If it wasn't in single quotes, then that might be plausible, but I don't see it 
as the intent since no other aliases are excluded as possibilities for after 
the '/'. The initial "\n" makes 'n' the delimiter, the 2nd overrides it as 
being the BRE terminator, and the following 'n' is the terminator, before the 
'd' command. Should there be something explicit about aliases not being usable 
when repurposed as delimiter, maybe.
On Wednesday, March 25, 2020 Harald van Dijk <a...@gigawatt.nl> wrote:
On 25/03/2020 19:44, shwaresyst wrote:
> The GNU version is more correct, in my opinion, in that the use of n as 
> a delimiter should take precedence over its use as control character 
> alias with the wording as is. The other versions appear to consider the 
> BRE as <newline> so does not match 'n'.

You have that backwards, don't you? The GNU version lets the use of \n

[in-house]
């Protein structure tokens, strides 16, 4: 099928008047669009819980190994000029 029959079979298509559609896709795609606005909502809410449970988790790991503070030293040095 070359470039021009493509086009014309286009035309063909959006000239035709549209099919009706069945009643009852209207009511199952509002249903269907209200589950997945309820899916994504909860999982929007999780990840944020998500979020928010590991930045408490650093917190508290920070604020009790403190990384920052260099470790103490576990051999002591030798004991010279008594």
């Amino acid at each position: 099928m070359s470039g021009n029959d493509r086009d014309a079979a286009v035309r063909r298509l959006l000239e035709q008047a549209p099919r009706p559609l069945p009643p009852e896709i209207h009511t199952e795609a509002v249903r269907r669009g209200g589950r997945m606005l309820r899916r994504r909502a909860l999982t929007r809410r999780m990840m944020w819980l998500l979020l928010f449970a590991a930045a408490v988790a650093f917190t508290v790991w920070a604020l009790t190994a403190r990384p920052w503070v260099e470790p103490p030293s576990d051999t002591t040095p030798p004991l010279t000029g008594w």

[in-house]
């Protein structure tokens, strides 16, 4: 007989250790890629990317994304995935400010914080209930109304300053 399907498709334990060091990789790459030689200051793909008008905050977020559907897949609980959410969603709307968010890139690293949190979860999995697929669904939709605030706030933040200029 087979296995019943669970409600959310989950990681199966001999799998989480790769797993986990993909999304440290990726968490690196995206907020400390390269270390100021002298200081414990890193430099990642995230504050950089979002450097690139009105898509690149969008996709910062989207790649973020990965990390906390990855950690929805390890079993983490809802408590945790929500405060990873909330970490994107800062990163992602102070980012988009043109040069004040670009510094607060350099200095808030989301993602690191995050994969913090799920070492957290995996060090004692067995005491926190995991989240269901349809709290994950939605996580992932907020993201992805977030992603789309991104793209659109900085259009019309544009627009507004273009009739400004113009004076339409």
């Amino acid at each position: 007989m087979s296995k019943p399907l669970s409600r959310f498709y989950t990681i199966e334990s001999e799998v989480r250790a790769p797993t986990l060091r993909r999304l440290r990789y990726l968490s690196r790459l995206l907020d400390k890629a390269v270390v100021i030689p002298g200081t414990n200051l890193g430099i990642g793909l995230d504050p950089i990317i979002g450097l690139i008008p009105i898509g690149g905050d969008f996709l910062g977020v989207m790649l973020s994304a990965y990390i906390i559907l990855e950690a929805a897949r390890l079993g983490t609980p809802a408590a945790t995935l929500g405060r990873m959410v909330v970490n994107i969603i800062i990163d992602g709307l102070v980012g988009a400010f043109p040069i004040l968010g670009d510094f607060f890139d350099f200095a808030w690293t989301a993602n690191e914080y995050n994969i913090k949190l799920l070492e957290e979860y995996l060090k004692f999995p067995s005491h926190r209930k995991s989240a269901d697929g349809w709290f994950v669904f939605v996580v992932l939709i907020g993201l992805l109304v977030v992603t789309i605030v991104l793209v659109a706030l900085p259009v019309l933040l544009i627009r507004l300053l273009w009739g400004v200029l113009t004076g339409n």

as a control character take precedence over its use as a delimiter. 
That's why n gets printed: \n\nn is treated as /\n/, which can never 
match any single-line string, so nothing gets deleted.


  echo n | sed '\n[^\n]nd'

prints nothing with GNU sed, but prints n with FreeBSD sed for the same 
reason: 'n' does contain a character that is not <newline>, but does not 
contain any character that is not <n>.

> ------------------------------------------------------------------------
> On Wednesday, March 25, 2020 Oğuz <oguzismailuy...@gmail.com> wrote:
>      echo n | sed '\n\nnd'
> Above command returns 'n' with GNU sed, and nothing with BSD seds and 
> OmniOS sed. [...]

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